Click if you want to watch the launch seminar with Tony Blair, or attend forthcoming events on conflict, health and education, sustainability or a closing event with the Archbishop of Canterbury. If you’re not in the UK, they will all be broadcast on the web. For me summary of the recent papal encyclical on globalization see here, and for a much less reverent take on the Pope’s latest pronouncements on the export of spiritual ‘toxic waste’ to Africa click here.


  1. Duncan, I think this posting is very interesting. I believe that the relationship between religion and development is completely underrepresented. It seems to me that in nations where people have greatest faith are those that have the slowest development. This is not to say that there is no religion in the United States or Europe, but that it’s less of a priority. Is it that people in these underdeveloped countries believe that good things will eventually arise out of their suffering and sacrifice? Or perhaps the general direction in which the world is headed is sacrilegious and iniquitous? Or is it that their religious leaders are dissuading people from being proactive? Either way I believe that a solution is needed. Leaders of religious movements who are committed to their faith need to take a more pragmatic approach to development. Instead of focusing on keeping the faith, action must be taken. Organizations such as Habitat for Humanity that combine religion and action seem to be headed in the right direction. While faith is a personal decision that everyone is entitled to, a sustainable life is a basic human right. Religious leaders have the power to instigate change and I look forward to them taking action.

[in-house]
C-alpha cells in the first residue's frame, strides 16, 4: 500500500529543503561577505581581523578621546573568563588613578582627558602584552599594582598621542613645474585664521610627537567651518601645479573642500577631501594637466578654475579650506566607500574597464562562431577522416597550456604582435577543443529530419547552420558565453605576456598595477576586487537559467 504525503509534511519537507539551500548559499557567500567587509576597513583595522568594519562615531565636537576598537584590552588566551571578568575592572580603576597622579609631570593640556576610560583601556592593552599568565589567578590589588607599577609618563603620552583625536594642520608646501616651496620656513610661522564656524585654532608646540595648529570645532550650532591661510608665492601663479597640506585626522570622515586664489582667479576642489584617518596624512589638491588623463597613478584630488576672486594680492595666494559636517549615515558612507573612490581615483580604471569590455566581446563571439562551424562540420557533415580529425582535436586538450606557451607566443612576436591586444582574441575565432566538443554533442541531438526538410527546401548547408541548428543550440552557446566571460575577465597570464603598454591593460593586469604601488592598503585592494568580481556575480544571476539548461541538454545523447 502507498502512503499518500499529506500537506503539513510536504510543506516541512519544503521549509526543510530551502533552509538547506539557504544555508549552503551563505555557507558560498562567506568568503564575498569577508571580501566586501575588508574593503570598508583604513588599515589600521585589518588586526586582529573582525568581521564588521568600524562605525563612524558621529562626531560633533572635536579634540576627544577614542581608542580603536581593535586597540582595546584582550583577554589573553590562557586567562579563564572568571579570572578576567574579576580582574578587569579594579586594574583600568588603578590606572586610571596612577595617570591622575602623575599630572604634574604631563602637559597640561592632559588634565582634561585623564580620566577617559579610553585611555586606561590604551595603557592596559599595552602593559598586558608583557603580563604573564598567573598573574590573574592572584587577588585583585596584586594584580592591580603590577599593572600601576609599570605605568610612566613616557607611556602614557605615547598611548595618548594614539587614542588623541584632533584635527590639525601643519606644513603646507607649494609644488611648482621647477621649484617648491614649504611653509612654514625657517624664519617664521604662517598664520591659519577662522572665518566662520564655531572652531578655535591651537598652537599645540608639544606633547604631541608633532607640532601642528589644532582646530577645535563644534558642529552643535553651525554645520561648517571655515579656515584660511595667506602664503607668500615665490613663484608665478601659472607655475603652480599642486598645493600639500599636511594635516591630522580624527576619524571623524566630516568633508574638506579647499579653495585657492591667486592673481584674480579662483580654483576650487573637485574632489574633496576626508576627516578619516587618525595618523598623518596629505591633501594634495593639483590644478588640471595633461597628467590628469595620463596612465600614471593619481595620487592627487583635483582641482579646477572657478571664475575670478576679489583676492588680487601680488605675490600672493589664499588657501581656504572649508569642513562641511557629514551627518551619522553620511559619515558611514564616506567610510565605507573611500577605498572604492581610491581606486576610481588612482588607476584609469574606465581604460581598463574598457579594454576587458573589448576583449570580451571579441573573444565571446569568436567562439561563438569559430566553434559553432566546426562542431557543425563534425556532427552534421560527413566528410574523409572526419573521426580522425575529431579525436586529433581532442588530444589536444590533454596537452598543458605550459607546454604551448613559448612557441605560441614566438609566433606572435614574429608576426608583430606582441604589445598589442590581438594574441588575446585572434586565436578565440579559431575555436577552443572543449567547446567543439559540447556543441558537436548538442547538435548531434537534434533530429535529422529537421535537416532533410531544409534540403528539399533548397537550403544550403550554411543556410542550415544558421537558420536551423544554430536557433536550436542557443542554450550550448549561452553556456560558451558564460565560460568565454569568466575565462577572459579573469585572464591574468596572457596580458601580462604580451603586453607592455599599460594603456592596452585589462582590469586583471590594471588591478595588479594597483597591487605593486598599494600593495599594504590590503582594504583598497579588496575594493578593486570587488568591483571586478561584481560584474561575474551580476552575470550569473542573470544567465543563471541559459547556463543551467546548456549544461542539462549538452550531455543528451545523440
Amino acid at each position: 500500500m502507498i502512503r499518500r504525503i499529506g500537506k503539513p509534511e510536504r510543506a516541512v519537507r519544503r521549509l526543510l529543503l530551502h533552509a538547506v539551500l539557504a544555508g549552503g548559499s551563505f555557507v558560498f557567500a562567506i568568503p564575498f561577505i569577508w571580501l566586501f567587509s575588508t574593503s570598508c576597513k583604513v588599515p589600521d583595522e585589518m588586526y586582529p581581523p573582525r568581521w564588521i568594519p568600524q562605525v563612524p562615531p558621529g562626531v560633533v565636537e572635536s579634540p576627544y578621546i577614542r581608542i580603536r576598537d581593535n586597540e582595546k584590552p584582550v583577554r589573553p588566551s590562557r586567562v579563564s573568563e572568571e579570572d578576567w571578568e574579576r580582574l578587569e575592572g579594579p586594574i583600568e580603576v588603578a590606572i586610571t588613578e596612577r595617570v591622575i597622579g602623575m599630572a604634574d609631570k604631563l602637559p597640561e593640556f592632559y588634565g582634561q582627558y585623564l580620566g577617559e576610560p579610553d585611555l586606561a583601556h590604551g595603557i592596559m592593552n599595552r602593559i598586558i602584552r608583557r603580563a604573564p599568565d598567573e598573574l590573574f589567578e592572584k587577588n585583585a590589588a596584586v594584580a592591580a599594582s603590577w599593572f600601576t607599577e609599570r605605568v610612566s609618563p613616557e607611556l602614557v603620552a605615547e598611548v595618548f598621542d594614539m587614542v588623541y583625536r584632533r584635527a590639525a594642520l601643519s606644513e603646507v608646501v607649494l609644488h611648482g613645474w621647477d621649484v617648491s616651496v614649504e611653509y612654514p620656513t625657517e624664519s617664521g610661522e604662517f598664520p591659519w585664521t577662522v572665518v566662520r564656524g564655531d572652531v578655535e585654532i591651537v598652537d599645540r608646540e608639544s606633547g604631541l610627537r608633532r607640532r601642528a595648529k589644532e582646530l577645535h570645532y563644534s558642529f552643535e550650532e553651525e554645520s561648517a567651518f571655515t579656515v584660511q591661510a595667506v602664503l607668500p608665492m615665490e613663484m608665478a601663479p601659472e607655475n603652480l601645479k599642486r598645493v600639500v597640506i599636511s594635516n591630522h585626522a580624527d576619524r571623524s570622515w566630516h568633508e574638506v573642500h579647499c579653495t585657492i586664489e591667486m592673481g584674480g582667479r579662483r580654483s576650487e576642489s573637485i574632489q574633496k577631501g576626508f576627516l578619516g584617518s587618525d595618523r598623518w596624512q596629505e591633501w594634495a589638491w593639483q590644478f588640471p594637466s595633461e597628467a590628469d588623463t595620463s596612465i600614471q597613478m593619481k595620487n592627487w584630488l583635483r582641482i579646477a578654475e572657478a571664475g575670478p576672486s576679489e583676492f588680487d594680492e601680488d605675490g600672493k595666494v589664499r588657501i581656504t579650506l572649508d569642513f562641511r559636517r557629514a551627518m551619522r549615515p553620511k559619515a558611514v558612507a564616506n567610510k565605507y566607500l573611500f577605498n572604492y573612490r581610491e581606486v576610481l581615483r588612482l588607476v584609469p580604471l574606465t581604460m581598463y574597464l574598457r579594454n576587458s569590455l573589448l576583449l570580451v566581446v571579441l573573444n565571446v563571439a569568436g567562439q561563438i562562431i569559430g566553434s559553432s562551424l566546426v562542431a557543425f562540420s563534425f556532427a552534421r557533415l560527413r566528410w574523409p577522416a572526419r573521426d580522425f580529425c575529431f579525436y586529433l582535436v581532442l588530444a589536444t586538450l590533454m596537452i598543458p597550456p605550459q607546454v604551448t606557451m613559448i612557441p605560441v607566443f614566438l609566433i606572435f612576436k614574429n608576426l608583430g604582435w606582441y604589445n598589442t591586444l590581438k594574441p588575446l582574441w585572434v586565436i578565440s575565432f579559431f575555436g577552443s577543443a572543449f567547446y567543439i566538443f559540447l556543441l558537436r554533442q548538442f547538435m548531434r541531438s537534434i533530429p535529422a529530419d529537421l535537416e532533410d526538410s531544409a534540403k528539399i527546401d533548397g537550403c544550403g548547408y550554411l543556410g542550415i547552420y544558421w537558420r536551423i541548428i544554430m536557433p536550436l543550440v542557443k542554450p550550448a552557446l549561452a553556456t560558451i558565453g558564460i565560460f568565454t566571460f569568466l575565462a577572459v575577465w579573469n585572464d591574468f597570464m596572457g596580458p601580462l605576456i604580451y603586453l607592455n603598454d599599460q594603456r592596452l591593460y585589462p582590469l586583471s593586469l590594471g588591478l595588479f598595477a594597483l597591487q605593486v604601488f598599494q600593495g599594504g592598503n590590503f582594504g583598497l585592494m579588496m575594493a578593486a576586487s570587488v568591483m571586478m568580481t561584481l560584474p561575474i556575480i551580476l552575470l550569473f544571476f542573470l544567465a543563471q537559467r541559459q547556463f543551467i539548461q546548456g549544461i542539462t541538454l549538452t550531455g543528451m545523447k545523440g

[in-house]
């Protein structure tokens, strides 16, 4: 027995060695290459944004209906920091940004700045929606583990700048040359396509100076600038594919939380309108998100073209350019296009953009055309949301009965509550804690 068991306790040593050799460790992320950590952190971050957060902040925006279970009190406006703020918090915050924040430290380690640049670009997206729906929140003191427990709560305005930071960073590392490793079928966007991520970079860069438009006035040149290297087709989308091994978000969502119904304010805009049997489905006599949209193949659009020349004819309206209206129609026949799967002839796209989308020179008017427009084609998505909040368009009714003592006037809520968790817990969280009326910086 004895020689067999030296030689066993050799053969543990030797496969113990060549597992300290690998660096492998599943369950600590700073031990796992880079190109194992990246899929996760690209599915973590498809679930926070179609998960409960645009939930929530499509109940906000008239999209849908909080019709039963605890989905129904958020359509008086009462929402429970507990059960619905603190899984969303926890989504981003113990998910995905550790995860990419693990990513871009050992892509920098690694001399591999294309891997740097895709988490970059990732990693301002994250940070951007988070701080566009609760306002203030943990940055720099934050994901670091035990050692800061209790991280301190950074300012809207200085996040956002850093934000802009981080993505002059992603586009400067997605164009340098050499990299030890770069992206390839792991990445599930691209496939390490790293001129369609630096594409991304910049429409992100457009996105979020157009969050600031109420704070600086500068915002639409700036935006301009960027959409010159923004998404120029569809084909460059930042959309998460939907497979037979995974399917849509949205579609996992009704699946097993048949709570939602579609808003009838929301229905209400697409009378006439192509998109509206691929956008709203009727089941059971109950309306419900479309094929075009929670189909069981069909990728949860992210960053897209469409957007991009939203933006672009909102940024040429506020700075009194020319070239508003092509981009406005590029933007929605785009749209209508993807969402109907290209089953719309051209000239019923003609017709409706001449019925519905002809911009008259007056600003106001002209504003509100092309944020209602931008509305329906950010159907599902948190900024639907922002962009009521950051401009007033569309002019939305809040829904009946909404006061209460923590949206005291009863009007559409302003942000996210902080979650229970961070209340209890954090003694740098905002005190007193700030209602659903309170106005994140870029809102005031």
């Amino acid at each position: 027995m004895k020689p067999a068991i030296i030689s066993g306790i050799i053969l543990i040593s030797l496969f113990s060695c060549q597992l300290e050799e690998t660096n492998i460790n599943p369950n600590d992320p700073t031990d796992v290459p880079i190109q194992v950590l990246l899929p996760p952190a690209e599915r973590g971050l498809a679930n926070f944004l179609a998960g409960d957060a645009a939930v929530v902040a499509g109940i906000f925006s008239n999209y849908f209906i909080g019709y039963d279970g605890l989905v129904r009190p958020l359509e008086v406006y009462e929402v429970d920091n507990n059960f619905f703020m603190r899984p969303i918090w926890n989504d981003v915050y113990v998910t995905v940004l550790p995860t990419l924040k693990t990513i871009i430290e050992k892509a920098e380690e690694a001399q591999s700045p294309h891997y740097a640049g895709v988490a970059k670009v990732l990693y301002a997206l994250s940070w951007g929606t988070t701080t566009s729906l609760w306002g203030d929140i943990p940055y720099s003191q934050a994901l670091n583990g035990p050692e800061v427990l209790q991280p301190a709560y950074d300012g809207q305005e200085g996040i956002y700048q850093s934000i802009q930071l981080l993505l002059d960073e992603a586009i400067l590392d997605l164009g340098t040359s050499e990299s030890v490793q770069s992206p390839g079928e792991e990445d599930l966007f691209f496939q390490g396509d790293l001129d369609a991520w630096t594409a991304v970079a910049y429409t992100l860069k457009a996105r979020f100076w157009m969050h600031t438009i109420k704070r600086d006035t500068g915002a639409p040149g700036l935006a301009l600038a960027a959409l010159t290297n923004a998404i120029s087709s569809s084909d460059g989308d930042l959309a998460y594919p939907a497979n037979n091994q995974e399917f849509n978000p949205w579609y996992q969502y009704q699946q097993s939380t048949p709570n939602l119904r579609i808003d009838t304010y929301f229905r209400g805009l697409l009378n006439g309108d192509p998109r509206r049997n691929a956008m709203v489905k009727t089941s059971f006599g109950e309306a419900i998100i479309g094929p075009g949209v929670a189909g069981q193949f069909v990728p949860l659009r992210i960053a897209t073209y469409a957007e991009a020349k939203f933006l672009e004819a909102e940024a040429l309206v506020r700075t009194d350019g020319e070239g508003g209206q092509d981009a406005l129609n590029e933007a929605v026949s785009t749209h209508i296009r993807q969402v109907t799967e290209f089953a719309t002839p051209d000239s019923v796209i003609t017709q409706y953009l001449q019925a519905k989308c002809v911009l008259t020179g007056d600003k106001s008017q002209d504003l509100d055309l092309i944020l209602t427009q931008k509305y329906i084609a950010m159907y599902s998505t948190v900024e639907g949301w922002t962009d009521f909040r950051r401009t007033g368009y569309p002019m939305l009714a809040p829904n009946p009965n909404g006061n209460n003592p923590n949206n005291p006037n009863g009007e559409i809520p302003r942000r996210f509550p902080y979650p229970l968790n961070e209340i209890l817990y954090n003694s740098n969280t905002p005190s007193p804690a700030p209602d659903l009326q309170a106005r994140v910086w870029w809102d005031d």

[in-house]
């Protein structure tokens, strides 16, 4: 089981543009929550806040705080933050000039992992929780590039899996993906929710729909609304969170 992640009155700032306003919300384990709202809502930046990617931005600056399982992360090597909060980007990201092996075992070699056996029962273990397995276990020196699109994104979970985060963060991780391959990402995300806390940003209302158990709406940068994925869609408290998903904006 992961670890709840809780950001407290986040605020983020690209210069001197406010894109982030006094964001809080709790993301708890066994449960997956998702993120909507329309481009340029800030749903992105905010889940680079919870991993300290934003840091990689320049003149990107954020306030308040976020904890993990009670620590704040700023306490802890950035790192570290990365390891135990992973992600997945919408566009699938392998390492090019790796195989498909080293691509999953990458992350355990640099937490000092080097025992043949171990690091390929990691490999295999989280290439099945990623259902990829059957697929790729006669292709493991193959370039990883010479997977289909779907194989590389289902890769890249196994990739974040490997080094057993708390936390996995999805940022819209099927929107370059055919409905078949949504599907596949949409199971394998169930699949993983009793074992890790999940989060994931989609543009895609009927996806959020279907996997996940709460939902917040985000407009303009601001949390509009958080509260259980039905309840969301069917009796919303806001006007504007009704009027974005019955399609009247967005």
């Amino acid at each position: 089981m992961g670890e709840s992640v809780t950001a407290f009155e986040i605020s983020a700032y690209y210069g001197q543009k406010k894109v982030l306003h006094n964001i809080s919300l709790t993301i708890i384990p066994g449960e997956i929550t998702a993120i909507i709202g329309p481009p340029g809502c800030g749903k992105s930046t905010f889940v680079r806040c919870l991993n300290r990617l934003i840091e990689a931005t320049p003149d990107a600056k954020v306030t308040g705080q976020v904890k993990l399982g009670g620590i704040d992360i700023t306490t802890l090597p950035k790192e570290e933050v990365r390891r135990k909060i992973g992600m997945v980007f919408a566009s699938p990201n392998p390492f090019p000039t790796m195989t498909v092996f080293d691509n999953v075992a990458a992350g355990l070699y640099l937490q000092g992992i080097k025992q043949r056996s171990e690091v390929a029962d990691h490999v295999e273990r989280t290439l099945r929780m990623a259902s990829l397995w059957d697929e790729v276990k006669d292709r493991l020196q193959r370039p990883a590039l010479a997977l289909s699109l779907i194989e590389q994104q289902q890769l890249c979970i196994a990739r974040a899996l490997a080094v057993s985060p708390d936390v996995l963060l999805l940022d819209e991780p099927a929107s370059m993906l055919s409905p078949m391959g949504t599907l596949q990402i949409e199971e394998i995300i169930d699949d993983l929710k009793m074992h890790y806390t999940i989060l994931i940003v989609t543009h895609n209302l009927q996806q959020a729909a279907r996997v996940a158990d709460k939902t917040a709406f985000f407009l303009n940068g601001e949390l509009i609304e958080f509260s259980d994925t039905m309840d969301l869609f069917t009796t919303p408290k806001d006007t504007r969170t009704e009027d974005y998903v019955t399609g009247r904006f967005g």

2. I think the discussion of the relations between faith and development is quite meaningful. “Ken Costa argued that faith generates trust and ensures and the possibility of globalization…” I don’t buy the argument. People in different countries or groups have different faiths cross the world. It is sort of inevitable for people with different religious beliefs to have disputes with each other since they have different attitudes towards something. And I don’t think people with good belief can surely lead good system. It’s common to see that people start to do something with good motivation but end up with bad results. Meanwhile, faith is individual behavior. I still think development needs institution which is a vehicle to combine the people with different faith to reach effectiveness, and which can help guarantee good motivation can lead to good results.

  3. What about “People Power” in the Philippines in 1986? Wasn’t it the strong faith and prayer of the people (of all nations) that persuaded the soldiers to put down their weapons?????

  4. Duncan,